Green’s Dictionary of Slang

brekker n.

also breaker, brekkers
[SE break(fast) + -er sfx2 ]


[UK]Barrère & Leland Dict. of Sl., Jargon and Cant.
[UK]A. Binstead Mop Fair 70: Finding his wife giving him some anti-drink stuff in his coffee at brekker.
[UK]Gem 18 Nov. 26: He’s blown steam off this morning at brekker.
[UK]E. Packe diary 10 Aug. 🌐 After brekker letters arrive. Parade at 9.30 rather a sweat of a Route March.
[Aus]L.D. Richards diary 7 Mar. 🌐 Up at 8; a fairly decent ‘brekker’, and we shifted to Zuytpeene. [Ibid.] 16 Mar. Tuesday: Had a ripping brekker of bacon and eggs.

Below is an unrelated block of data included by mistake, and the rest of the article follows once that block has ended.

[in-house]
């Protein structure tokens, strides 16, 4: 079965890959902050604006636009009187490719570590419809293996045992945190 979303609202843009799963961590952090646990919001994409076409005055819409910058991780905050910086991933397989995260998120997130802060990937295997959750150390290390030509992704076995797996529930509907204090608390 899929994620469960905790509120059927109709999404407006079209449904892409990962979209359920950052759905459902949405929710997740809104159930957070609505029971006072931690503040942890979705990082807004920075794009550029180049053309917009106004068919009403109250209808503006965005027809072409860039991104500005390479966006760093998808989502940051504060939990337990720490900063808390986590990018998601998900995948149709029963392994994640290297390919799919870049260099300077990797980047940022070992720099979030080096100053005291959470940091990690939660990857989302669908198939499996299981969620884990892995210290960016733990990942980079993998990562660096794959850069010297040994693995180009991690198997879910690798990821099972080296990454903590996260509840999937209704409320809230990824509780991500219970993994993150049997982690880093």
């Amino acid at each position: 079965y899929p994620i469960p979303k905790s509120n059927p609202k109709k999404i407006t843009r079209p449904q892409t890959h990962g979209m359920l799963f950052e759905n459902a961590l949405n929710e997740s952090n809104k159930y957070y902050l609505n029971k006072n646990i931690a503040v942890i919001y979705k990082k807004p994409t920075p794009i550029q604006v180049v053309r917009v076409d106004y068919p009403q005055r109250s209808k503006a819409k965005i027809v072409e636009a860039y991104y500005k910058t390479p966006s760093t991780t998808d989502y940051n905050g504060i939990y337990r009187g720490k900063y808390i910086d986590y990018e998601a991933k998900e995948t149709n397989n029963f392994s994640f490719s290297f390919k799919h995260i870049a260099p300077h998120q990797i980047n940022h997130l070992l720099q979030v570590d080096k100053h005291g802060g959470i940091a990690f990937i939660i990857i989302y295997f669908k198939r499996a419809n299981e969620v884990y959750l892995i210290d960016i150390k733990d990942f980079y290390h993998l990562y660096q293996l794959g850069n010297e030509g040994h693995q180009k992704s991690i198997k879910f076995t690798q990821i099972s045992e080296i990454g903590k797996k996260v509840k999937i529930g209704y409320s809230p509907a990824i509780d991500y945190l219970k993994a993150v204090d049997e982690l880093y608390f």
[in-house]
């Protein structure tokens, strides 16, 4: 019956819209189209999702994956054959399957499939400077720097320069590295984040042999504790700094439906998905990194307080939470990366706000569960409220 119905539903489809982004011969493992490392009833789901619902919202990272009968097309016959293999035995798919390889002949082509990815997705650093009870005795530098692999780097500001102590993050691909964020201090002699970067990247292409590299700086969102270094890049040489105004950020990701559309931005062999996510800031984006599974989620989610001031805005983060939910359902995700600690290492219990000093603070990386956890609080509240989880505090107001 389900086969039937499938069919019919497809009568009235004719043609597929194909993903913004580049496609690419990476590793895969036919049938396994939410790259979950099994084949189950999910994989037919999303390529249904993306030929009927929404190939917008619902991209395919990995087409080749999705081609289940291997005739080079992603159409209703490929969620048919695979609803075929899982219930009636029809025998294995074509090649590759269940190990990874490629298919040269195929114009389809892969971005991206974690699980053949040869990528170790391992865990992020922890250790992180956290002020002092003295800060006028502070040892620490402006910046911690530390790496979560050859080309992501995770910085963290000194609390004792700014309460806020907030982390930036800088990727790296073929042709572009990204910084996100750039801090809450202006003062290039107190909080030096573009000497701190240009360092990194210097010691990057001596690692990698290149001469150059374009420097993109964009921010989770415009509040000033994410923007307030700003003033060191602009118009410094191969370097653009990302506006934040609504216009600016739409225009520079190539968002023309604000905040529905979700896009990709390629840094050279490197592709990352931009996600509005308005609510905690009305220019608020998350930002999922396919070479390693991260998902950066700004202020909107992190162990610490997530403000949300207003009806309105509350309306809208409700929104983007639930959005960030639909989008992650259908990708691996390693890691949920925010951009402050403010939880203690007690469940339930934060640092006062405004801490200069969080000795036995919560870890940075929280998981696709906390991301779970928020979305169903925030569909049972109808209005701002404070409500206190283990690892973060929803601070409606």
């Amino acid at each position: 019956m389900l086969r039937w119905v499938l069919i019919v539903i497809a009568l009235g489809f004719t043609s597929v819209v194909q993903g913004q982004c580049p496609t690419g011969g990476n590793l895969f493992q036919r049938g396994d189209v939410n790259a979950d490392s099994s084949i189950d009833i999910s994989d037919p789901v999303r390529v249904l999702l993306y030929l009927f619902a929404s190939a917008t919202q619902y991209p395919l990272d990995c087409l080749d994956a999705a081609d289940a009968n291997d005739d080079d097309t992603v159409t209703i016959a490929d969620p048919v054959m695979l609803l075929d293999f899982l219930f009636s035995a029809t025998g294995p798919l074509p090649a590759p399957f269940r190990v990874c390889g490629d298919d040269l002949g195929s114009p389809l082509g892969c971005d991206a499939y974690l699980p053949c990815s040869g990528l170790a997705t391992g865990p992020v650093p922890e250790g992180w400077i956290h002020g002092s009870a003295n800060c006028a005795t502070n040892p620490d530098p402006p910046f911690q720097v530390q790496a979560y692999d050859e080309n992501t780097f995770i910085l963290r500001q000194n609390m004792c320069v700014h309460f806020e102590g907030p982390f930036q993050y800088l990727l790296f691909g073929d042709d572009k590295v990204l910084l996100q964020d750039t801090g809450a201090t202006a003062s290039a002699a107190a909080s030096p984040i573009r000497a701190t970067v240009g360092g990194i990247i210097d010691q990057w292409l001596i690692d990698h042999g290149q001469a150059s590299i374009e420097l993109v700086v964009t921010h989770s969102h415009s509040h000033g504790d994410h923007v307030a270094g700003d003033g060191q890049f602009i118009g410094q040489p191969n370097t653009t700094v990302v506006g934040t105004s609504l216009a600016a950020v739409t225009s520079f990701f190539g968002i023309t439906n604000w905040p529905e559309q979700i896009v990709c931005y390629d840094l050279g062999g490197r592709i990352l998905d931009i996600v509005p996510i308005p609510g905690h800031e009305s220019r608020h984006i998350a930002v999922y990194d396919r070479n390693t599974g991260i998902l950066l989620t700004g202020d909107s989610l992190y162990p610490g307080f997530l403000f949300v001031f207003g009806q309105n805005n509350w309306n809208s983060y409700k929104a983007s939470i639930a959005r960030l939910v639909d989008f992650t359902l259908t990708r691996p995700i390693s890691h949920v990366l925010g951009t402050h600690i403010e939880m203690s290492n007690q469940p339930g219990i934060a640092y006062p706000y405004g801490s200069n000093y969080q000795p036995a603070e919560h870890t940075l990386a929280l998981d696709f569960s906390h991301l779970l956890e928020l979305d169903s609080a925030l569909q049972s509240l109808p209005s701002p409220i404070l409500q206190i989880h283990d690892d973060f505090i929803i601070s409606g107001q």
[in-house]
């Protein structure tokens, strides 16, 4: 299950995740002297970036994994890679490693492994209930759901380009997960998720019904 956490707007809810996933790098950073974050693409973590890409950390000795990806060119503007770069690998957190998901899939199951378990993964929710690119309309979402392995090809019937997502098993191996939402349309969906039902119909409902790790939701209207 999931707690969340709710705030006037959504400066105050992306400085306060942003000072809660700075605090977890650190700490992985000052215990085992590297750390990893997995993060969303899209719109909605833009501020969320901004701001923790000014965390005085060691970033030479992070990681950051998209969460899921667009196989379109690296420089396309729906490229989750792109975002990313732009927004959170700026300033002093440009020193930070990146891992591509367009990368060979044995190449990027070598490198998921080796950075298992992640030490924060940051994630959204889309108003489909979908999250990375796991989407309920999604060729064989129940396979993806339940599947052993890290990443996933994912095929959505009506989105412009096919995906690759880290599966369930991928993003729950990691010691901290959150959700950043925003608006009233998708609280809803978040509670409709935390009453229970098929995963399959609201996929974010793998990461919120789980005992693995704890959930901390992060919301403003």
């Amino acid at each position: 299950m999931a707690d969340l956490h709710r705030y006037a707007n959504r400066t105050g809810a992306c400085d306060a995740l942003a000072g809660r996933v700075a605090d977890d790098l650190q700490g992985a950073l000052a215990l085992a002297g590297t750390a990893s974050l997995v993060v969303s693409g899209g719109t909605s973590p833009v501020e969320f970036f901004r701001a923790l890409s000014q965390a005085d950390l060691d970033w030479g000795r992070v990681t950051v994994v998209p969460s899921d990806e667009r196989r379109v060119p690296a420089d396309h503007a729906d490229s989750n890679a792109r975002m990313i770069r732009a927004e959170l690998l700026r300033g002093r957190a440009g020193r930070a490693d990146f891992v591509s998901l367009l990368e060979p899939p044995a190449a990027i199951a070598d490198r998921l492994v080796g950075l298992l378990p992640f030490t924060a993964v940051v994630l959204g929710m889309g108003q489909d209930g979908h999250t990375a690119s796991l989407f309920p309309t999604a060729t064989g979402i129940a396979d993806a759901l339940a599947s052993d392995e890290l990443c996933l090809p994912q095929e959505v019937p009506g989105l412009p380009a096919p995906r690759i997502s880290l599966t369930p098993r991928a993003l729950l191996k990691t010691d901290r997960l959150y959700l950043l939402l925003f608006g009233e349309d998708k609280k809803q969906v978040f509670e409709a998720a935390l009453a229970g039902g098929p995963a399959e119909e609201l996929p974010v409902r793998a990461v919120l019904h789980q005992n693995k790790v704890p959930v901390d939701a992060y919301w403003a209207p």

[UK]W. Holtby Anderby Wold (1981) 144: David found himself recalling memories of brekkers in Harcourt’s rooms at the House.
[NZ]Eve. Post (N.Z.) 17 June 12/8: He loves lamb’s fat for brekker.
[Aus]Truth (Brisbane) 2 Feb. 42/1: ‘It’s a cinch, you'd have been late for breaker’.
[US]Mencken Amer. Lang. (4th edn) 568: At Oxford [the vocabulary] is made up in large part of a series of childish perversions of common and proper nouns, effected by adding -er or inserting gg. Thus, breakfast becomes brekker.
[UK]M. Marples Public School Slang 69: To these [i.e. words with an -er suffix] may perhaps be added brekker (=breakfast; generally regarded as an Oxford expression) and topper ( =top-hat).
[UK]Willans & Searle Complete Molesworth (1985) 250: Being late for brekker.
[UK]J.P. Carstairs Concrete Kimono 9: An undesirable brekker kipper.
[Can]M. Atwood Cat’s Eye (1989) 209: They call eggs eggie-poos, and breakfast brekkers.
[Scot]I. Welsh Filth 275: Maybe get a bit of brekker in.